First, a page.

3 Places Not to Take Selfies in Rocky Mountain National Park

Waterfalls, mountain ranges, glaciers, lakes, rivers, and meadows, are all just a few of the natural wonders inside Rocky Mountain National Park and surrounding regions.

Photo: iStock

Rocky Mountain National Park had more than 4.4 million visitors in 2021. But just because it’s popular doesn’t mean it’s not dangerous. Don’t get so carried away with the magnificent mountain views that you leave your common sense behind, especially when you are trying to get the ultimate selfie.

Every year, people get injured in Rocky Mountain National Park, often without them fully comprehending the danger associated with what they were doing. Here are three places not to take a selfie, followed by suggestions on how to get the safer shot. Note that in 2022, you need a separated timed-entry pass to enter the park, in addition to a park pass.

1. Don’t Pose on a Mountain Peak in the Park in the Afternoon

Lightening storm in the mountains
Afternoons are susceptible to lightning strikes at high elevations.Deposit Photos

Lightning is a threat at Rocky Mountain National Park’s high elevations during the afternoon. While some park visitors like the idea of summiting a mountain peak and having the selfie to prove it, don’t start the long hike up Longs Peak (or any peak for that matter) too late in the day. You may get caught in a thunderstorm.

Numerous injuries and deaths have occurred in the park from lightning strikes. In July 2014, there were two separate lightning strike deaths just 24 hours apart from each other. The first strike killing a woman, Rebecca Teilhet, and injured seven others. The next strike, a little over 24 hours later, killed a man, Gregory Cardwell, and injured 12 others. According to USA Today, a total of 21 people were injured and sent to the hospital because of that weekend’s lightning strikes.

Even driving on a high-elevation road can be hazardous. Although Trail Ridge Road is an exciting drive, do not get out of your car to get a better photo of an encroaching thunderstorm. Lightning injuries and deaths have occurred from motorists stopping during thunderstorms and climbing up nearby hills to snap pictures.

Better idea:

Plan to make the mountain summit in the morning and keep an eye on the weather. Snap that summit photo and then get down from the mountain peak long before afternoon thunderstorms hit. No summit picture is worth your life.

If you are caught in a thunderstorm while driving, stay inside the car with your windows rolled up to take your photos.

2. Don’t Pose Too Close to Wild Animals

Photographer too close to elk
A photographer gets too close to elk.(Depositphotos)

During your hike or family outing in Rocky Mountain National Park, you may stumble upon a group of grazing elk or even see a bear from a distance. It is very important to realize that these animals are wild. Do not get close when trying to snap a photo of the animals. Remember to keep your distance of at least 25 yards between you and an elk or moose. You should have 100 yards between you and a bear. A selfie or close-up shot could put you in danger. The park’s animals are not behind fences or in cages and can charge and seriously injure those trying to photograph them too closely.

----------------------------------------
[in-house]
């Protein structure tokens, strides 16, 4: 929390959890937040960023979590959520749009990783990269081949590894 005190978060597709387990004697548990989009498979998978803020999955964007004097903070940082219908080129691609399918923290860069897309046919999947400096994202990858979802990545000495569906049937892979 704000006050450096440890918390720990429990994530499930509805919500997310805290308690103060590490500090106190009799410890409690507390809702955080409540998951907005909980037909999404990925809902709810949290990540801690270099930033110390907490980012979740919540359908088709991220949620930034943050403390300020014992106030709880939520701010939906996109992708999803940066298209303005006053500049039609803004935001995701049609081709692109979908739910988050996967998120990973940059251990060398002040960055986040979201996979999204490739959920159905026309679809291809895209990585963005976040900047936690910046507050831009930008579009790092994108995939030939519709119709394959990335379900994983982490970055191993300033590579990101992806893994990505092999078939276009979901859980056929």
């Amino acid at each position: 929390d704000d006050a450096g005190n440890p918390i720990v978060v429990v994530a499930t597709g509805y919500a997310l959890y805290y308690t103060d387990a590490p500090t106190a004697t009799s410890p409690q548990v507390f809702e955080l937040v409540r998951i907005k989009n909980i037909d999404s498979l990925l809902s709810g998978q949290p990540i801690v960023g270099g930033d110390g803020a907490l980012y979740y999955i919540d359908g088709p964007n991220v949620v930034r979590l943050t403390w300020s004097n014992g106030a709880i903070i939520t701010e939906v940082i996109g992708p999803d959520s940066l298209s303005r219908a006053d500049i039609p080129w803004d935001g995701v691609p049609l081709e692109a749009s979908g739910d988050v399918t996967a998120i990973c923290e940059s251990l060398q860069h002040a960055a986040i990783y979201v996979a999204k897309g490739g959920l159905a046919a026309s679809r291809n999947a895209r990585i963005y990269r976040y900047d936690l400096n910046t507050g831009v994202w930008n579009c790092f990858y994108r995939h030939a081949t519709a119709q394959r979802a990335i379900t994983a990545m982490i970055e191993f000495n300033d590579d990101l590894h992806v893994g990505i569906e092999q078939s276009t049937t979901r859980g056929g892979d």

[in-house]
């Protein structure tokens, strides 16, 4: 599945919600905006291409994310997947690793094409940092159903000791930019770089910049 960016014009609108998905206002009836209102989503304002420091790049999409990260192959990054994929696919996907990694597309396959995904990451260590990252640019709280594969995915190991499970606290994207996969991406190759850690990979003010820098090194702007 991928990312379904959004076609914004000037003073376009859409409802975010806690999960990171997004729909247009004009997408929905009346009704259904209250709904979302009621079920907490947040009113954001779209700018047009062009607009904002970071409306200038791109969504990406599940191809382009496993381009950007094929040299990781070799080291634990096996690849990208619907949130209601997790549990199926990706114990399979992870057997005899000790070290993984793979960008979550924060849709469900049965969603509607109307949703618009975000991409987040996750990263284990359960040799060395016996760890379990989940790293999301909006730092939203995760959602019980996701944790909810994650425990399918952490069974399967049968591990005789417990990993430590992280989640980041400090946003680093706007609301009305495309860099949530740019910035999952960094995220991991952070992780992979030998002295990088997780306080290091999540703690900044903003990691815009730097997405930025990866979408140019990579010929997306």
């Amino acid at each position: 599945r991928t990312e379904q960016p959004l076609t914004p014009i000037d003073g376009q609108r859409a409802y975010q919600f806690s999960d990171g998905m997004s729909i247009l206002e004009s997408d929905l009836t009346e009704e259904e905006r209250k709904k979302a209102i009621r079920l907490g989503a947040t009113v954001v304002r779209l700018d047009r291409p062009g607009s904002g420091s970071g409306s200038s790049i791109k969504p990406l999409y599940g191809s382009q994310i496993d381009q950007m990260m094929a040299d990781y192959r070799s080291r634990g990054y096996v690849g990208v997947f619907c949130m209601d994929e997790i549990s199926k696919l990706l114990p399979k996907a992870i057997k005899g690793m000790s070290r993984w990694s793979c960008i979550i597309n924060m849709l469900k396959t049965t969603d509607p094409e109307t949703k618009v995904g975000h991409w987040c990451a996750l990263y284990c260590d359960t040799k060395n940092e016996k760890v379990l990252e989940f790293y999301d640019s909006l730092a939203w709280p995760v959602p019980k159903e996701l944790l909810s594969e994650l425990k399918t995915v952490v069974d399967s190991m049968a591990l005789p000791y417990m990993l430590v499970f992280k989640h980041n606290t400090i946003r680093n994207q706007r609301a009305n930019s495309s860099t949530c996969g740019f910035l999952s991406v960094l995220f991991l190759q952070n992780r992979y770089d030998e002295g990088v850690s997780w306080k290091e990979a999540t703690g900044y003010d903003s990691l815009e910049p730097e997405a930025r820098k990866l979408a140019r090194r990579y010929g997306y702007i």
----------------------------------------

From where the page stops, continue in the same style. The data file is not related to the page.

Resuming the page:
Elk have been known to charge people during breeding season in the fall months. In September 2015, a tourist just outside of Rocky Mountain National Park in Estes Park was gored by an elk after standing in the middle of a herd. He did survive.

Better idea:

Remember to keep your distance of at least 25 yards when getting the perfect shot of Rocky Mountain wildlife. With bears or mountain lions, it is at least 100 yards to be a safe distance away when taking pictures or observing.

3. Don’t Pose Too Close to the Edge

Overlook on Trail Ridge Road in Rocky Mountain National Park
People at an overlook off of Trail Ridge Road in Rocky Mountain National Park. (iStock)

Rocky Mountain National Park has numerous overlooks strategically placed to give you the best views. These places are the best for taking selfies with impressive backgrounds. But don’t be tempted to climb over rock walls and fences along the edge. There’s no net to catch you if you slip.

Many of the park’s 350 miles of hiking trails also meander along cliff edges. The idea of a photo of yourself as you dangle above an abyss is enticing but people have died doing these stunts or simply from slipping.

Longs Peak alone has chalked up a total of 63 deaths since 1921, making it one of the deadliest fourteeners in the Rocky Mountain Range. In 2010, the mountain reached three fatalities for the year when John M. Regan fell 300 feet from The Ledges. His body was recovered by rescuers the same day. That same summer Benjamin Russel Hebb fell to his death at 800 feet while on the Broadway Ledge of Longs Peak. He was a University of Colorado student and an experienced climber as reported by the Estes Park Trail Gazette. 

Longs peak averages one death per year, although some years have proven to be more fatal than others. During the years 1999, 2000 and 2010 three or more hikers were killed over the course of the year.

Better idea:

Stay inside overlook boundaries. And when taking a photo along a cliff edge, be sure you are anchored, sure-footed and aware before you focus on getting the shot.